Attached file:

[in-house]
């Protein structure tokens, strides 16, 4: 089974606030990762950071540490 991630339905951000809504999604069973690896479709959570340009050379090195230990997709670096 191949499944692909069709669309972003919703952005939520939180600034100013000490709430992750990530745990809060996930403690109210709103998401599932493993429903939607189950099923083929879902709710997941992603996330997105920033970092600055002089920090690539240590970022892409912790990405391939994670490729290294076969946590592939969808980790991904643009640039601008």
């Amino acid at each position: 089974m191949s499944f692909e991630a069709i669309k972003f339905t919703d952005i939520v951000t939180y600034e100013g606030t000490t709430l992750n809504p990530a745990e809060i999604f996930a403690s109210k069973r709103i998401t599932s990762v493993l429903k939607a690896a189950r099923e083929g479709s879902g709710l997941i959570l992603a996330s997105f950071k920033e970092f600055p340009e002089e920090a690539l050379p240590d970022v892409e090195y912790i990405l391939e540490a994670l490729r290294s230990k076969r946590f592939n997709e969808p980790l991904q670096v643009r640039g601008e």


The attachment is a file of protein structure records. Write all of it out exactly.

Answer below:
[in-house]
């Protein structure tokens, strides 16, 4: 089974606030990762950071540490 991630339905951000809504999604069973690896479709959570340009050379090195230990997709670096 191949499944692909069709669309972003919703952005939520939180600034100013000490709430992750990530745990809060996930403690109210709103998401599932493993429903939607189950099923083929879902709710997941992603996330997105920033970092600055002089920090690539240590970022892409912790990405391939994670490729290294076969946590592939969808980790991904643009640039601008």
């Amino acid at each position: 089974m191949s499944f692909e991630a069709i669309k972003f339905t919703d952005i939520v951000t939180y600034e100013g606030t000490t709430l992750n809504p990530a745990e809060i999604f996930a403690s109210k069973r709103i998401t599932s990762v493993l429903k939607a690896a189950r099923e083929g479709s879902g709710l997941i959570l992603a996330s997105f950071k920033e970092f600055p340009e002089e920090a690539l050379p240590d970022v892409e090195y912790i990405l391939e540490a994670l490729r290294s230990k076969r946590f592939n997709e969808p980790l991904q670096v643009r640039g601008e």